Philadelphia, PA—If you thought that the Modern Language Association was a highly politicized group whose real activities belied its innocuous-sounding name, you ain’t seen nothing yet. The 122-year-old organization has moved so far left that it now has a red caucus but the MLA is moving even further into the political thicket.
Moreover, with thousands of college professors on its membership rolls, drawn from about as many colleges and universities, many of them Department chairs, the MLA functions as a virtual nerve center for English faculty throughout the United States. What happens at their annual convention, then, could be coming soon to a campus near you.
At the 2006 annual convention, for example, MLA members Jennifer Miskec (Christopher Newport University) and Chris McGee (Longwood University) put out a call for papers for the 2007 convention on “Children and Political Activism.” “Inspired by the work of Susan Bartoletti’s Kids on Strike and Growing up in Coal Country, this panel seeks submissions examining children’s texts (fictional, non-fictional, photographic, etc.) depicting children taking political action and/or texts that are designed to inspire child readers to take up direct political action,” they explain. “These texts might include representations of radical children demanding their rights or fighting for particular causes.”
But in addition to the choice of topics the MLA puts up for discussion at its annual meeting, congregation members really make their preferences known in the resolutions submitted to the Delegate Assembly. “Whereas at its 2005 meeting the MLA Delegate Assembly approved a motion for the MLA to adopt a policy of union preference for hotel contracts,” Christopher Cobb moved, “and, Whereas the Informed Meetings Exchange provides information useful to the enactment of this policy.”
“Therefore, we move that the MLA Executive Council be thanked for its decision to subscribe to the Informed Meetings Exchange in order to enact effectively the MLA’s policy of union preference.”
The MLA’s view of the Right to Work might put it at odds with the 90 percent of the workforce that is not unionized, and who, in turn, probably pay the salaries of most MLA members. Similarly, the stand on unchecked illegal immigration taken by the MLA puts the group on about the same point of the popular divide.
“Whereas undocumented workers, through their labor, contribute greatly to the economy of the USA,” read a resolution submitted by Grover Furr and adopted by the MLA:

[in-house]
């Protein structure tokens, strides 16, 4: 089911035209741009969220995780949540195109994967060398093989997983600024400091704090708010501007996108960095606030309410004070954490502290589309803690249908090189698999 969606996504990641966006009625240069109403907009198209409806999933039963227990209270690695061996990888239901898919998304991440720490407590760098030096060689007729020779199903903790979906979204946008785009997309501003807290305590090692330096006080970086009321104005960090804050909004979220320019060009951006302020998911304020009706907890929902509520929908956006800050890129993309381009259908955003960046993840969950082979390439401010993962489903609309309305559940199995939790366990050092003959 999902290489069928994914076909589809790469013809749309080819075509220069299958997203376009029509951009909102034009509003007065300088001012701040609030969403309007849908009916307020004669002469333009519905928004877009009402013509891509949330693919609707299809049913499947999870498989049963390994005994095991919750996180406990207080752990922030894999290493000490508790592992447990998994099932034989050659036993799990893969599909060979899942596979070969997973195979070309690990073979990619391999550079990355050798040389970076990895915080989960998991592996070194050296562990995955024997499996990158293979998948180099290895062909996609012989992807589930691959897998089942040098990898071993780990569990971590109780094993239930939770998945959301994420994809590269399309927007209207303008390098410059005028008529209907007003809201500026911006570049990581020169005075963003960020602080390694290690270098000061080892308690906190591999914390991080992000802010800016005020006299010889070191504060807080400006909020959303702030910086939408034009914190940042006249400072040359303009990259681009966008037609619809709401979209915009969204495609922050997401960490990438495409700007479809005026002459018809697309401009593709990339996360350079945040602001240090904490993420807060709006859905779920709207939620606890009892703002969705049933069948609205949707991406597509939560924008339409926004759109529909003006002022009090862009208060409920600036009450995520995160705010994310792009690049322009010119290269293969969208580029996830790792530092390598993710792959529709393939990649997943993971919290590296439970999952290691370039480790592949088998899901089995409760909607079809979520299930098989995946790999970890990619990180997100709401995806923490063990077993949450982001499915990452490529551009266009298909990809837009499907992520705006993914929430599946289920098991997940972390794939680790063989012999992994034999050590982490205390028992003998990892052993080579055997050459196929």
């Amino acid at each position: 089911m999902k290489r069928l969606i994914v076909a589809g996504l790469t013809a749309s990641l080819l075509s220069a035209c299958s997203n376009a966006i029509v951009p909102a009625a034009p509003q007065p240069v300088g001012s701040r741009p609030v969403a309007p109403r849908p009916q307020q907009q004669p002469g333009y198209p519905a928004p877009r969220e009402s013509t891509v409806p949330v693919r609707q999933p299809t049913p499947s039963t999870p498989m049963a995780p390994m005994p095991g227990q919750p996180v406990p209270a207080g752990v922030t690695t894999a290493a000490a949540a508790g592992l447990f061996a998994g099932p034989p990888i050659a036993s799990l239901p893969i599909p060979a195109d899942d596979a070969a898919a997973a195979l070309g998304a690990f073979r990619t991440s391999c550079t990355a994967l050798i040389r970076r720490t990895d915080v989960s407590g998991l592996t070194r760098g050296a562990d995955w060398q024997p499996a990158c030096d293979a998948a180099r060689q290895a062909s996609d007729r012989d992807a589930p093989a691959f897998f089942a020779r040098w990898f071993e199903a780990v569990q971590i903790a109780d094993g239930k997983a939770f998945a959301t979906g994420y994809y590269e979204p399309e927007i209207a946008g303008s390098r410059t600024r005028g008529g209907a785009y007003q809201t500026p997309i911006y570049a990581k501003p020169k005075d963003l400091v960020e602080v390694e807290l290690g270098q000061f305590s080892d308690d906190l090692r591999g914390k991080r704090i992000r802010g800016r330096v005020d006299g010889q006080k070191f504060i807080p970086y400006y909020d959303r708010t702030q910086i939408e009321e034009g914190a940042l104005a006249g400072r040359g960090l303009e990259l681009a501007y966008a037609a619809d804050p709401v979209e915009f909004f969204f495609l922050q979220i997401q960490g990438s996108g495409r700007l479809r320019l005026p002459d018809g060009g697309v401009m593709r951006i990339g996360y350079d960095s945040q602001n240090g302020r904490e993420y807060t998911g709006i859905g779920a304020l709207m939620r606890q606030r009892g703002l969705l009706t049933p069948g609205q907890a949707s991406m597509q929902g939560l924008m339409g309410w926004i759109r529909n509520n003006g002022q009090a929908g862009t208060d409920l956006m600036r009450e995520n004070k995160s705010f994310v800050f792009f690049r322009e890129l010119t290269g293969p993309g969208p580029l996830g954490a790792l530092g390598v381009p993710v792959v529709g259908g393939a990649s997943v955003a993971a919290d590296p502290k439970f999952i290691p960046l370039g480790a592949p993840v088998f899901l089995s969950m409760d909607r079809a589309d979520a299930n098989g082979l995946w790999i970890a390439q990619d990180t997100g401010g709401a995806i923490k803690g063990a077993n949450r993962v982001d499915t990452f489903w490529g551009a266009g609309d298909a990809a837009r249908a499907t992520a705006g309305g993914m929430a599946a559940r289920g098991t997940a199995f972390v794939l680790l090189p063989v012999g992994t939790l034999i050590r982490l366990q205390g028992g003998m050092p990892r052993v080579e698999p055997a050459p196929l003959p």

• “And Whereas they are shamefully deprived of most legal rights other workers enjoy; and
• “Whereas they are super-exploited as a result; and
• “Whereas the MLA is appropriately concerned about the use of language and about access to higher education;
• “Resolved that the MLA urge that the phrase ‘undocumented workers’ be used in place of the abusive term ‘illegal aliens.’”
Furr went on to urge that the MLA be “Resolved that every state guarantee undocumented workers who live there in-state tuition.” At last year’s meeting, Furr, who teaches at Montclair State University, also presented his thesis that Soviet dictator Joseph Stalin was framed by scholars who accused him of genocide.
In light of all of the above, you will probably not be surprised to learn that the MLA is not wild about the idea of giving the poor vouchers for tuition so that they can exit public schools and place their kids in private ones. “Resolved; the MLA condemns the dismantling of the New Orleans public school system after Katrina and the wider privatizing movements that has [sic] fed upon this disaster,” read the resolution submitted by Richard Ohmann on behalf of the Radical Caucus in English and Modern Languages, to which Cobb and Furr also belong.
Ohmann, who teaches at Wesleyan, is the author of English in America: A Radical View of the Profession. The ultimate irony of his submission is that, pre-Katrina, the New Orleans public school system was hardly spinning like a top with efficiency, even before the first raindrop fell.
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